In Catholic-Protestant dialogues, one of the most surprising things for Catholics to hear is that the majority of Protestants don’t believe Mary stayed a virgin her entire life. For us, the word “virgin” is practically part of her name. We call her the Virgin Mary just as often as we just call her Mary (if not more often!), so thinking of her as a perpetual virgin is second nature to us.
But not so for Protestants. While it can be tough to generalize about Protestants, it is fair to say that the majority of them don’t accept this dogma. They believe that Mary conceived and gave birth to Jesus as a virgin, but after that, she and Joseph had a normal sexual life. And to prove it, they point to several passages in the Gospels. For example, they like to cite a text from the Gospel of Matthew that seems clear and decisive:
“When Joseph woke from sleep, he did as the angel of the Lord commanded him; he took his wife, but knew her not until she had borne a son; and he called his name Jesus.” (Matthew 1:24-25)
This passage comes right after Joseph finds out that Mary is pregnant. At first, he is going to divorce her quietly, but then the angel Gabriel comes to him in a dream and tells him, “[D]o not fear to take Mary your wife, for that which is conceived in her is of the Holy Spirit” (Matthew 1:20). So he changes his mind when he wakes up, and as the text tells us, he “did as the angel of the Lord commanded him.”
After that, we get to the interesting part: Joseph “knew her not until she had borne a son.” The phrase “knew her” is the famous biblical idiom for sex, so it means that Joseph didn’t have sex with Mary until Jesus was born. And here comes the kicker: that little word “until” implies that they did in fact have normal sexual relations afterwards. Like I said, that seems pretty clear and decisive, so what should we make of it? Does this really disprove our belief that Mary remained a virgin her entire life?
The Original Greek
No, and here is why. The problem is that we’re reading this passage in English, not Greek. See, in English, the word “until” normally implies a change after the event in question. For instance, if I say, “I am going to stand up until he gets here,” that implies that I will sit down once the person arrives. Similarly, when the Gospel of Matthew says that Joseph did not have sex with Mary until Jesus was born, that implies that they did have sex afterwards.
But ancient Greek is different. In Greek, the word “until” does not have that same implication. It simply refers to what happened before the event in question, but it does not imply anything about what happened afterwards. To see what I mean, let’s look at a few examples, starting with arguably the clearest case in the entire Bible:
“And Michal daughter of Saul had no children to the day of her death.” (2 Samuel 6:23)
The Old Testament was written in Hebrew, but the ancient Greek translation of it, called the Septuagint, uses the same word for “to” that Matthew 1:25 uses for “until.” Now, it is obvious that Michal didn’t have children after she died. This verse simply means that she didn’t have any children before she died, and it does not imply anything about what happened afterwards. Next, let’s consider a text from the New Testament:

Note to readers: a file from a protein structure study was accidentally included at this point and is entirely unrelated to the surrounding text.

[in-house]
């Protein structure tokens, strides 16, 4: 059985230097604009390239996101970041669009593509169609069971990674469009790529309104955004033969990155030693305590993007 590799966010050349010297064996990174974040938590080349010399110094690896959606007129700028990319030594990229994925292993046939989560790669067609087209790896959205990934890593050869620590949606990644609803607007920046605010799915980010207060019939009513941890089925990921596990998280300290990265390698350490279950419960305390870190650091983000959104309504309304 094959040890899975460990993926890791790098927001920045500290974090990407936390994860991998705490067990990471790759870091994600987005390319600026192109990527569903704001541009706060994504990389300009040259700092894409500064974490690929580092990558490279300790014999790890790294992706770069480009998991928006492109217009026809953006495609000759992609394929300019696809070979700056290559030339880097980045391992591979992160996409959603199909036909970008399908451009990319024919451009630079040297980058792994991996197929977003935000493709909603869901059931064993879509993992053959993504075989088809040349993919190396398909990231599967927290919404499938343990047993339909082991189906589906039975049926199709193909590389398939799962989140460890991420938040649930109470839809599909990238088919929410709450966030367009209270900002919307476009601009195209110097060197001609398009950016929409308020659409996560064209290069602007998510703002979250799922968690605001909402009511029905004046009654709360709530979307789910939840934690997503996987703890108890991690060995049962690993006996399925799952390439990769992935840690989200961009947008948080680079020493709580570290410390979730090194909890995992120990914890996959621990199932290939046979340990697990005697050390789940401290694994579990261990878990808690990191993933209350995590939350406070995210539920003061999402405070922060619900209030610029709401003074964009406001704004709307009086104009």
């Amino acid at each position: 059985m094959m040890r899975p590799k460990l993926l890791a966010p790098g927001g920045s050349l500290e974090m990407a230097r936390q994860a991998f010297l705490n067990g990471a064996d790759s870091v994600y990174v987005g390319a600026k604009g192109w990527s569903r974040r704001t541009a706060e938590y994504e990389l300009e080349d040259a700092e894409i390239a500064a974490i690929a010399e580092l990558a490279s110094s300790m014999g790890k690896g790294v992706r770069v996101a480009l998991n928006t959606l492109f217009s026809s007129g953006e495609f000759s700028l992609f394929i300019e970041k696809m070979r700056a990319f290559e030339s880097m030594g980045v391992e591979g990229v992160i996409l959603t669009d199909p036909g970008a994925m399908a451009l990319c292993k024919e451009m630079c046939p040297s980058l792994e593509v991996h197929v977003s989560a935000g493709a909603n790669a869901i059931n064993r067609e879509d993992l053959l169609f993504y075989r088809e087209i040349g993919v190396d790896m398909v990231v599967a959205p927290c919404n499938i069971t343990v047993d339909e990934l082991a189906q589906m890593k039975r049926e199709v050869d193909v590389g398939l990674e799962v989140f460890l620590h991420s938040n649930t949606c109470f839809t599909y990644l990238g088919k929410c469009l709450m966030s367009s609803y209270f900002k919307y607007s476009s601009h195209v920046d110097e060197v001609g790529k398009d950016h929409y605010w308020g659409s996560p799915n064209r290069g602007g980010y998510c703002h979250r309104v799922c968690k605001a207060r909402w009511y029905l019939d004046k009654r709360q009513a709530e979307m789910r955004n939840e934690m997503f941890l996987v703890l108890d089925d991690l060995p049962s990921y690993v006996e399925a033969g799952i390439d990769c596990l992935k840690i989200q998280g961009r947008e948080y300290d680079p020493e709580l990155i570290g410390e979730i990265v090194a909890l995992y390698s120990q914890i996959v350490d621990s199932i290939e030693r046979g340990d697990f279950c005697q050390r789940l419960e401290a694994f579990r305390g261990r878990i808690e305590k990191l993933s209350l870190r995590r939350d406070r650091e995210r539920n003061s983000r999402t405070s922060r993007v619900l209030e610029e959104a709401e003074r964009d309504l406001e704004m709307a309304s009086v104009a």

“Until I come, devote yourself to the public reading of Scripture, to preaching and to teaching.” (1 Timothy 4:13)
In this verse, St. Paul is giving Timothy, the bishop of Ephesus, instructions for what to do “until” he arrives, but he obviously doesn’t want Timothy to stop doing those things once he gets there. As bishop, it would still be his responsibility to preach and to teach his congregation, so once again, we see that the Greek word “until” doesn’t imply anything about what would happen after the event in question.
Before we move on, there is one common counterargument to all this that we need to address. Technically, Matthew 1:25 doesn’t use the exact same term as those other verses we looked at. In both 2 Samuel 6:23 and 1 Timothy 4:13, the Greek word is heos, but Matthew uses a slightly longer version, heos hou.
Now, Protestants sometimes contend that the extra word hou gives Matthew’s words about Joseph and Mary a different meaning. They sometimes argue that this fuller phrase does in fact imply that Joseph and Mary had normal sexual relations after Jesus was born, but there is one big problem with that argument: it is simply not true. No major ancient Greek lexicon or grammar book that I am aware of says that hou changes the meaning of heos. At best, these texts mention that the word hou may be used with heos, but they give no indication that it changes the meaning of the term.1
An Inconclusive Argument
With all that background in mind, let’s turn back to the verse in question, Matthew 1:25. It says that Mary and Joseph did not have sex “until” Jesus was born, and in English, that implies that they did have sex afterwards. But as we saw, that is not the case in ancient Greek. Instead, the Greek word “until” simply tells us that Mary and Joseph remained celibate before Jesus was born, but it does not imply anything about what happened afterwards.
And once we realize that, we can see that this Protestant argument is a bust. Matthew 1:25 doesn’t disprove the dogma of Mary’s perpetual virginity, so to determine if it is biblically sound, we have to look at other, more conclusive considerations.
Endnotes 1) For example, BDF §216.3, 383 and Smyth §2383